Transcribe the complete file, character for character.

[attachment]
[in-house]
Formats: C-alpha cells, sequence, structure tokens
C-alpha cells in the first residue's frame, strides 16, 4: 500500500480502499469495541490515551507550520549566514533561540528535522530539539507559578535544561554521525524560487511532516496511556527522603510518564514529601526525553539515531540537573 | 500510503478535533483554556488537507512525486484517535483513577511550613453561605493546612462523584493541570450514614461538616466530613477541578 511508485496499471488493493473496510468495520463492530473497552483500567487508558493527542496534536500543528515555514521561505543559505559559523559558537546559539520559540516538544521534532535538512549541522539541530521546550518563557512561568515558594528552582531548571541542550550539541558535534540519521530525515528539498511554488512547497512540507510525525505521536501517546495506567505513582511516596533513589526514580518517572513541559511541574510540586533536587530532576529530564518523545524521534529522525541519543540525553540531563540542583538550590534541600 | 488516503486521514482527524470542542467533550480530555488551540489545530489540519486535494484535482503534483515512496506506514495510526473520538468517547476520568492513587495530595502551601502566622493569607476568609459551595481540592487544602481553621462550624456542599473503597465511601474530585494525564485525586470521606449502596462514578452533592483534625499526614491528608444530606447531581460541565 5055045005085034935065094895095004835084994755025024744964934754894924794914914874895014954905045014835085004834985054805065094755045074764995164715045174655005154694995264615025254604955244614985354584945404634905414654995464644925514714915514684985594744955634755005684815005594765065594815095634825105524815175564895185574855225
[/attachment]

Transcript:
[in-house]
Formats: C-alpha cells, sequence, structure tokens
C-alpha cells in the first residue's frame, strides 16, 4: 500500500480502499469495541490515551507550520549566514533561540528535522530539539507559578535544561554521525524560487511532516496511556527522603510518564514529601526525553539515531540537573 | 500510503478535533483554556488537507512525486484517535483513577511550613453561605493546612462523584493541570450514614461538616466530613477541578 511508485496499471488493493473496510468495520463492530473497552483500567487508558493527542496534536500543528515555514521561505543559505559559523559558537546559539520559540516538544521534532535538512549541522539541530521546550518563557512561568515558594528552582531548571541542550550539541558535534540519521530525515528539498511554488512547497512540507510525525505521536501517546495506567505513582511516596533513589526514580518517572513541559511541574510540586533536587530532576529530564518523545524521534529522525541519543540525553540531563540542583538550590534541600 | 488516503486521514482527524470542542467533550480530555488551540489545530489540519486535494484535482503534483515512496506506514495510526473520538468517547476520568492513587495530595502551601502566622493569607476568609459551595481540592487544602481553621462550624456542599473503597465511601474530585494525564485525586470521606449502596462514578452533592483534625499526614491528608444530606447531581460541565 5055045005085034935065094895095004835084994755025024744964934754894924794914914874895014954905045014835085004834985054805065094755045074764995164715045174655005154694995264615025254604955244614985354584945404634905414654995464644925514714915514684985594744955634755005684815005594765065594815095634825105524815175564895185574855225